Great sleep starts with a great bed. But why is sleep so important? We’ve partnered with The National Bed Federation and Sleep Council to promote the physical and mental health benefits of a good night’s sleep, by answering a few common questions – and sharing some sleep facts you might not know.
It might seem like our bodies are simply ‘powering down’ for the night so that we’re not tired the next day, but sleep is actually crucial for our body and mind in many ways.
Anyone who’s suffered from insomnia, or even just had to get up early after a sleepless night, will know first-hand how important sleep is for our well-being. Not only does it restore energy and help us avoid exhaustion, but sleep repairs our bodies and refresh our muscles. And equally as importantly, as we sleep our brains take the opportunity to organise and store thoughts and memories from the day before.
We know that sleep refreshes our bodies and minds, providing energy for the day ahead. But sleep has a lot of hidden benefits you may not know about: we’ve picked out a few of the best ones, to inspire you to get an early night!
There’s a reason people tell you to ‘sleep on it’ when you’ve got a tough decision to make. Getting enough sleep is the best way to ensure you brain is firing on all cylinders, boosting your creativity and helping you to think well, so that you find the right solution to your problem.
If you find it difficult to say no to the office biscuit tin, it could be because you’re not sleeping enough. Studies have shown that people eat almost 300 fewer calories a day when they’re well rested. This is because the part of the brain that controls sleep also helps control appetite and metabolism. When you don’t get enough sleep, your hormones are out of whack: you make more hunger hormones, and less leptin – which tells you when you’re full.
While you’re sleeping, your brain is busy sorting through the new information you learned that day. The longer you sleep for, the more time it has to decide what to keep hold of, and what to forget. If you’re trying to learn something important, a good night’s sleep increases your chances of retaining it.
You’ve probably heard that adults need around 8 hours of sleep a day, and although this is a good baseline, we all have slightly different requirements. You’ll need different amounts of sleep throughout different stages of your life, depending on lifestyle, health and environmental factors. Listen to your body: You may find yourself consistently feeling refreshed after less than 8 hours – or it could take a little more shut-eye for you to be firing on all cylinders.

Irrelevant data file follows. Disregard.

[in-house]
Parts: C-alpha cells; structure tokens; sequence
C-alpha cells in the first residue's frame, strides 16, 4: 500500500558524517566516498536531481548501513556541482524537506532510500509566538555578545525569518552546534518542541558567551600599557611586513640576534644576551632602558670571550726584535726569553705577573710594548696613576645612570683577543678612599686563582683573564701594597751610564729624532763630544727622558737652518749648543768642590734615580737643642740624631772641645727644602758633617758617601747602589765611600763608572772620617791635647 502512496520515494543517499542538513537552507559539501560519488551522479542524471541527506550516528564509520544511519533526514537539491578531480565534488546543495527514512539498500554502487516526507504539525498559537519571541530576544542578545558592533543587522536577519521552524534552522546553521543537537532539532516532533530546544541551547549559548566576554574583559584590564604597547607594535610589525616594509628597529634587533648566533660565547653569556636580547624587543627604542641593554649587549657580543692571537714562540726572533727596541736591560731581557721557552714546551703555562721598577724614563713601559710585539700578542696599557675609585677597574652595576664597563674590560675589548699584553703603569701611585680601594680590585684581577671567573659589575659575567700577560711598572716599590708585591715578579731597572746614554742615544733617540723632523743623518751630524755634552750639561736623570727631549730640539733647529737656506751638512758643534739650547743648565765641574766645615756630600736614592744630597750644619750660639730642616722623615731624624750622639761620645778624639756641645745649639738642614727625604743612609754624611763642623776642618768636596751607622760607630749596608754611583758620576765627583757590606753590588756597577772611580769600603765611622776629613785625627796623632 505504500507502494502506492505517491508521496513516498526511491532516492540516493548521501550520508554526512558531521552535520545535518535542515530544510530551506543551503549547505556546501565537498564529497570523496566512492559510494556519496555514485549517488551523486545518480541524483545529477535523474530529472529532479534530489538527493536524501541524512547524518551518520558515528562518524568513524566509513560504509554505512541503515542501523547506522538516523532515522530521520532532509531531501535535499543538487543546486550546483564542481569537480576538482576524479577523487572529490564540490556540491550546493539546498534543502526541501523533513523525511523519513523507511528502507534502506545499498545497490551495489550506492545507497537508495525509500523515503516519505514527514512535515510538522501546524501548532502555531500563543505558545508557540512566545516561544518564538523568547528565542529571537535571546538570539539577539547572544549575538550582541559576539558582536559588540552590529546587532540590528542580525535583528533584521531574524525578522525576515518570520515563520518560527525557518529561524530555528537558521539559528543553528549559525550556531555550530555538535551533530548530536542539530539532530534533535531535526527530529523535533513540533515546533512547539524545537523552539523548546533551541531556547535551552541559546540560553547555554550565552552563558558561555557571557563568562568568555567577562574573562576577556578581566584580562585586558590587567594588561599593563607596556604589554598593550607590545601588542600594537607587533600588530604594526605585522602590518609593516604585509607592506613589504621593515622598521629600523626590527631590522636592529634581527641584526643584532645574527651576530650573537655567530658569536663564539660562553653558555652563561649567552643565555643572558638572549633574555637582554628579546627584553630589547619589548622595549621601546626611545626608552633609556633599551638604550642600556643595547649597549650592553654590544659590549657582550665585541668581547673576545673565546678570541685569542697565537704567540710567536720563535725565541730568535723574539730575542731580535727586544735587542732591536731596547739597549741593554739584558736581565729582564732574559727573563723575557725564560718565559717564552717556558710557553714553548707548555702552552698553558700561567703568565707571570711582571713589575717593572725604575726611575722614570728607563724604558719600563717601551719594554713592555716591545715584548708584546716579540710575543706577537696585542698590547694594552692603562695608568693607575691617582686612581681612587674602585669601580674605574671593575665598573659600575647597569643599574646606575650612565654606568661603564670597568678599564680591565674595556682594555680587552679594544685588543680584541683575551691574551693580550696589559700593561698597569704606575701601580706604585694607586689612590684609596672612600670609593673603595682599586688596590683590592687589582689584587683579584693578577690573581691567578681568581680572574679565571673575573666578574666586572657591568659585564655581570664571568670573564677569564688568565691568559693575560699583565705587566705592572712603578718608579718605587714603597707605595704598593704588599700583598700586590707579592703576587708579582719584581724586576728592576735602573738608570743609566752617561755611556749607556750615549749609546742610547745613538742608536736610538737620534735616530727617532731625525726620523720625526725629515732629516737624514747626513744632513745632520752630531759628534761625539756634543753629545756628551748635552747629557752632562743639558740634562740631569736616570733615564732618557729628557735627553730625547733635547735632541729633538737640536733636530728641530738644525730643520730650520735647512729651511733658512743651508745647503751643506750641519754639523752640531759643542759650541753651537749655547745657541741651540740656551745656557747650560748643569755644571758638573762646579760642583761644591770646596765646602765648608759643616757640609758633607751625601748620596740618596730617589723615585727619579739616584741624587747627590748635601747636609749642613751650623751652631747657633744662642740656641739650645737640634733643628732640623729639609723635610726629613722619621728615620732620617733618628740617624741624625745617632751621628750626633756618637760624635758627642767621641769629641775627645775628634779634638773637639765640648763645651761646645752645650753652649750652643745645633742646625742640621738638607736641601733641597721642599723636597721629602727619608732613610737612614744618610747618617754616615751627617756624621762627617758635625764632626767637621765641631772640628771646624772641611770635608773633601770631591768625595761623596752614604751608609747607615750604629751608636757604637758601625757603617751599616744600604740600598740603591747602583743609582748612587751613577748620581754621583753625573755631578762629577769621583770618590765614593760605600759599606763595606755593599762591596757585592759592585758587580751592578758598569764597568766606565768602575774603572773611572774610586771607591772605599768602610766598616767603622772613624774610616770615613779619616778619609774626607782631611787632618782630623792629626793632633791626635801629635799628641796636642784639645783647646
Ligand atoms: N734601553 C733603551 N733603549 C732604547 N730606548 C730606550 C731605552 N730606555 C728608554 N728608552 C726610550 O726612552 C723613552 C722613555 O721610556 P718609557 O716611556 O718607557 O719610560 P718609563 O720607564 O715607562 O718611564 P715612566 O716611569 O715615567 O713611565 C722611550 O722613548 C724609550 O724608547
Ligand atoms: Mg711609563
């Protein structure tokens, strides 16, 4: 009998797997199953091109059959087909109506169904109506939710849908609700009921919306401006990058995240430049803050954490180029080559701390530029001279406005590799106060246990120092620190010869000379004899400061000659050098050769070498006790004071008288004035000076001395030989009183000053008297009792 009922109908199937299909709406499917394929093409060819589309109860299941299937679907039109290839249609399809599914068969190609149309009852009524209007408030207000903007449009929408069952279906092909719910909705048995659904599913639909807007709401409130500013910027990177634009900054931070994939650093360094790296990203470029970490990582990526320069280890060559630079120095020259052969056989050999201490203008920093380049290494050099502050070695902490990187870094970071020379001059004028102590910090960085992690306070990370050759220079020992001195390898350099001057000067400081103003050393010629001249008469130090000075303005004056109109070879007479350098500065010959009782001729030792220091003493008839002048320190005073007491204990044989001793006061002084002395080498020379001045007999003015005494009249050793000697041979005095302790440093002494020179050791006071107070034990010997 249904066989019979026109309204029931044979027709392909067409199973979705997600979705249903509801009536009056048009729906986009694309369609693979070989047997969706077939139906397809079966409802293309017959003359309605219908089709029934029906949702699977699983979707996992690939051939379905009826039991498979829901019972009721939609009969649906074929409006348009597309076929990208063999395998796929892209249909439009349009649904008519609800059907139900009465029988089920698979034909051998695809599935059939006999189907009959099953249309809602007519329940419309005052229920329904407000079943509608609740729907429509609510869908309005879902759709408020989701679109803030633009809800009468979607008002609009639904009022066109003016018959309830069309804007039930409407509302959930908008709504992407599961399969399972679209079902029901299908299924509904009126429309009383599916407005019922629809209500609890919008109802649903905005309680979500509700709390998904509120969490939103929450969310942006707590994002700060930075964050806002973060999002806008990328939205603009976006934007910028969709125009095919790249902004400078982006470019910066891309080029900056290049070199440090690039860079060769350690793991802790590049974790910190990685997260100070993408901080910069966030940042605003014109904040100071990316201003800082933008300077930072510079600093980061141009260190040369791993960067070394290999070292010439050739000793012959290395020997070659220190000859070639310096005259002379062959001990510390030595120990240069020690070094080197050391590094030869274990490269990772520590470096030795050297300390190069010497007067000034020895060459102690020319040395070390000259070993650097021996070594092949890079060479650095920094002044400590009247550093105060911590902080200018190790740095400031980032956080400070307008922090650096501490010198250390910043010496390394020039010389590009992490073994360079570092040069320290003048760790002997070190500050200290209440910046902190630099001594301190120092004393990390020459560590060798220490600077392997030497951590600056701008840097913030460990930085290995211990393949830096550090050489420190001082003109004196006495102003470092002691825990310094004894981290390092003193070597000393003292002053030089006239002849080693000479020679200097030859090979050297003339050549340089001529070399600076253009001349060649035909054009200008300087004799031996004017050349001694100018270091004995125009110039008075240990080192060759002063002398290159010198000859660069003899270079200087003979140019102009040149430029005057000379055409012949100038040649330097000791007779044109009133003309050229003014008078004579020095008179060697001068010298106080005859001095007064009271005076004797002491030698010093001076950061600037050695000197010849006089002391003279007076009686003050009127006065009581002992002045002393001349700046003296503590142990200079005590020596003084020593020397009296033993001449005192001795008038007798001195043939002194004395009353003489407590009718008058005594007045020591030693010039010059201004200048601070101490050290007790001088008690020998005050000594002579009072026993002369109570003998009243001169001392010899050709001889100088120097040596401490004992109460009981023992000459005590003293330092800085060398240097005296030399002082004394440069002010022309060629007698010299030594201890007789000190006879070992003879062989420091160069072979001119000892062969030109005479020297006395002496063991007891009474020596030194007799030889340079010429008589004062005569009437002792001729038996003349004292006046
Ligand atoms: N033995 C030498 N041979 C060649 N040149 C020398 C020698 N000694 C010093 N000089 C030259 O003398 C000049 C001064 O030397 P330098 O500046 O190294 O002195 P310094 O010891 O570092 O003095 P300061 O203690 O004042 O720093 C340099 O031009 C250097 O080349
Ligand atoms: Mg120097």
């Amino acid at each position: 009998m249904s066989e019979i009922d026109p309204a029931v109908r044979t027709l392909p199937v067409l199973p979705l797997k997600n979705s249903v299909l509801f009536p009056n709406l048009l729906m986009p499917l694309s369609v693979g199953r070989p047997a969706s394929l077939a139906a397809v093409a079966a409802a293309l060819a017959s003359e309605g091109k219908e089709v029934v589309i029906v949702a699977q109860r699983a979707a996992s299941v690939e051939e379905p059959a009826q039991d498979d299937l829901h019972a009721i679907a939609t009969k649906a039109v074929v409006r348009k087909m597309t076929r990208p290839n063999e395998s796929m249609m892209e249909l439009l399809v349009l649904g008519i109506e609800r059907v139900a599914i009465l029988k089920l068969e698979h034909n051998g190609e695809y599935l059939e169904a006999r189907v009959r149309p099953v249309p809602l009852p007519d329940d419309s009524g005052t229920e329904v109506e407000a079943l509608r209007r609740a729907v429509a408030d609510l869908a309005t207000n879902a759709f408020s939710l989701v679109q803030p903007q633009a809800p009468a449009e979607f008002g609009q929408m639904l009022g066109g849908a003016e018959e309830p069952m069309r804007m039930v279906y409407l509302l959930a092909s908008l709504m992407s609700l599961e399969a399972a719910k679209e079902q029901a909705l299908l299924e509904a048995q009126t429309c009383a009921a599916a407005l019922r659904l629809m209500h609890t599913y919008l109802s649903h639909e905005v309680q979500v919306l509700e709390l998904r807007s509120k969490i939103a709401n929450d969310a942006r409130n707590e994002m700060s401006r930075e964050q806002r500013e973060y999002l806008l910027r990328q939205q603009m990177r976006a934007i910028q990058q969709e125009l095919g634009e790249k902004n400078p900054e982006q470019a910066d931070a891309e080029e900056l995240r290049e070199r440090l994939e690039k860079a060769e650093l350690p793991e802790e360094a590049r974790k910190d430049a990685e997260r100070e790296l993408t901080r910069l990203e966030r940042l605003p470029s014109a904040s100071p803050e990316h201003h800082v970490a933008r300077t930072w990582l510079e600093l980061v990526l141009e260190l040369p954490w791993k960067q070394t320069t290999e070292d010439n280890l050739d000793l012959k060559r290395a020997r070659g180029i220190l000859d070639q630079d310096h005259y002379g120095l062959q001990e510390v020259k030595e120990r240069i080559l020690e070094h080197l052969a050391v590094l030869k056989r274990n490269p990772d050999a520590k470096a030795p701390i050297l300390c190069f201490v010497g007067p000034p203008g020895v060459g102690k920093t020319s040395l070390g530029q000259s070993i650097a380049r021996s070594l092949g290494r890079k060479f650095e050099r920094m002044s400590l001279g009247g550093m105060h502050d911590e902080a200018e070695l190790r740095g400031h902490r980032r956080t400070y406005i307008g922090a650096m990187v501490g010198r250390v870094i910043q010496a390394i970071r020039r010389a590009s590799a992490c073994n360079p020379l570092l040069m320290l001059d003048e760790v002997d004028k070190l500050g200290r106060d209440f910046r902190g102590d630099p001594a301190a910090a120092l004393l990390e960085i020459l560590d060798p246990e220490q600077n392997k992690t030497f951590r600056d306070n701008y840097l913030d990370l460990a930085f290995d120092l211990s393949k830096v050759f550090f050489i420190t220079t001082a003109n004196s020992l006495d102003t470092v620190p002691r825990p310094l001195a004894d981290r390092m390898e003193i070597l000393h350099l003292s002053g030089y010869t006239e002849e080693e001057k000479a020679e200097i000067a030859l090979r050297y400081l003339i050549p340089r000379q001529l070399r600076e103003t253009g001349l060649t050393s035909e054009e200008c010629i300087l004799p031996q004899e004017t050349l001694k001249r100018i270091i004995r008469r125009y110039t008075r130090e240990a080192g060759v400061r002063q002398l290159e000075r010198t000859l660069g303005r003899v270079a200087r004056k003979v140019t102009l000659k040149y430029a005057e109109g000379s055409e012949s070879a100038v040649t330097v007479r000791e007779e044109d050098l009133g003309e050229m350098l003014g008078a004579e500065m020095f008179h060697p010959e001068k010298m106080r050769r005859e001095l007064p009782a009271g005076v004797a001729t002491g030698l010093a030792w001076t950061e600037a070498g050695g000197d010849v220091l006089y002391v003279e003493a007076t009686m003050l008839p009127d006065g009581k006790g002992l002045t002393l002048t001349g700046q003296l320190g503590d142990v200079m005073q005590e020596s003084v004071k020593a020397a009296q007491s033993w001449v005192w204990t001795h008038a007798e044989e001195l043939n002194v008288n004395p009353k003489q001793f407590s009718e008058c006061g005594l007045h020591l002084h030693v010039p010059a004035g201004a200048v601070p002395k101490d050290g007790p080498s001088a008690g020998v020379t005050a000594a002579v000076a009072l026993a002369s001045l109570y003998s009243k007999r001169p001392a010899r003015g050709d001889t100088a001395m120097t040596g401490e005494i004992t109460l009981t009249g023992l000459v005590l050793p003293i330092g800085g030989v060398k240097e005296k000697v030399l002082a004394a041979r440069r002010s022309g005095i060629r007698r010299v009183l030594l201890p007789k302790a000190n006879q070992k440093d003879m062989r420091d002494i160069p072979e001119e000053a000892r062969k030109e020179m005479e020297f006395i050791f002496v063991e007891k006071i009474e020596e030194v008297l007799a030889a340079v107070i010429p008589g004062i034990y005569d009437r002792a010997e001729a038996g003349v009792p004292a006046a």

Sleep is split into Non-Rapid Eye Movement sleep, which is divided into three stages (NREM 1, 2 and 3) and Rapid Eye Movement sleep (REM). We cycle through these four stages throughout the night, starting with NREM 1 – which is a light sleep we can be easily woken from, and ending with REM sleep; the stage of sleep where we dream (this is why you can often remember your dreams as soon as you wake up). We need around one and a half hour of each stage to wake up feeling fully refreshed.
If you consistently wake feeling groggy despite having an uninterrupted night’s sleep, you’re probably not sleeping for long enough to experience all four stages. And if you find yourself feeling particularly drowsy and disorientated when you wake, it’s likely your alarm is going off during NREM 3 – a deeper stage of sleep, which is difficult to wake up from.
If possible, try sleeping for longer to ensure you’re getting all four stages in. Allow yourself to wake up naturally, or in a gentler way, so as not to interrupt NREM 3. There are even apps that monitor your movement throughout the night to determine when you’re no longer in deep sleep, and wake you (within a specified window) at the point where you’ll feel most refreshed.
Feeling consistently tired, napping during the day and constantly reaching for caffeinated drinks are the most obvious clues you’re not sleeping enough. You might also find yourself becoming more irritable, short tempered and unreasonable, or have trouble focusing on and remembering things that usually come easily to you.
Finally, although this seems counter-intuitive, one symptom of not enough sleep is actually insomnia – trouble falling or staying asleep. If you’re having trouble sleeping, The Sleep Council has some great resources to help you into the Land of Nod: from making sure your bedroom is a restful environment, to creating your perfect sleep routine.
© 2019 FDBeds.co.uk. All Rights Reserved. Web Design Leicestershire The Internet Marketeer